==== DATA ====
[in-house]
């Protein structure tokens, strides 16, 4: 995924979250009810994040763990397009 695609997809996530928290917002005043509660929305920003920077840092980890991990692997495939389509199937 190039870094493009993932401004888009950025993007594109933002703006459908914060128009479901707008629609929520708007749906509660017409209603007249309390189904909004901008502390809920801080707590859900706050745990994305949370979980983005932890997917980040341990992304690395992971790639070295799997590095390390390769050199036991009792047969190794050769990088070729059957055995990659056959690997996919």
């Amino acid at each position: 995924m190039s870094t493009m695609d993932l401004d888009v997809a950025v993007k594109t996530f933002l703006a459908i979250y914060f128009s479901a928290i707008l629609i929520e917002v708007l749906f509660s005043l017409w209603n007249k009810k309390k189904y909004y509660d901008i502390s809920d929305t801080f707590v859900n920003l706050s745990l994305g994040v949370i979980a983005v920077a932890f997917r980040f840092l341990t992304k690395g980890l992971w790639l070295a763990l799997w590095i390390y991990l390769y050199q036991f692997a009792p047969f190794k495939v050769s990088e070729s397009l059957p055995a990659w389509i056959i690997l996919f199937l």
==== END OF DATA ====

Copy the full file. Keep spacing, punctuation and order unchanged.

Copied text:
[in-house]
């Protein structure tokens, strides 16, 4: 995924979250009810994040763990397009 695609997809996530928290917002005043509660929305920003920077840092980890991990692997495939389509199937 190039870094493009993932401004888009950025993007594109933002703006459908914060128009479901707008629609929520708007749906509660017409209603007249309390189904909004901008502390809920801080707590859900706050745990994305949370979980983005932890997917980040341990992304690395992971790639070295799997590095390390390769050199036991009792047969190794050769990088070729059957055995990659056959690997996919």
């Amino acid at each position: 995924m190039s870094t493009m695609d993932l401004d888009v997809a950025v993007k594109t996530f933002l703006a459908i979250y914060f128009s479901a928290i707008l629609i929520e917002v708007l749906f509660s005043l017409w209603n007249k009810k309390k189904y909004y509660d901008i502390s809920d929305t801080f707590v859900n920003l706050s745990l994305g994040v949370i979980a983005v920077a932890f997917r980040f840092l341990t992304k690395g980890l992971w790639l070295a763990l799997w590095i390390y991990l390769y050199q036991f692997a009792p047969f190794k495939v050769s990088e070729s397009l059957p055995a990659w389509i056959i690997l996919f199937l």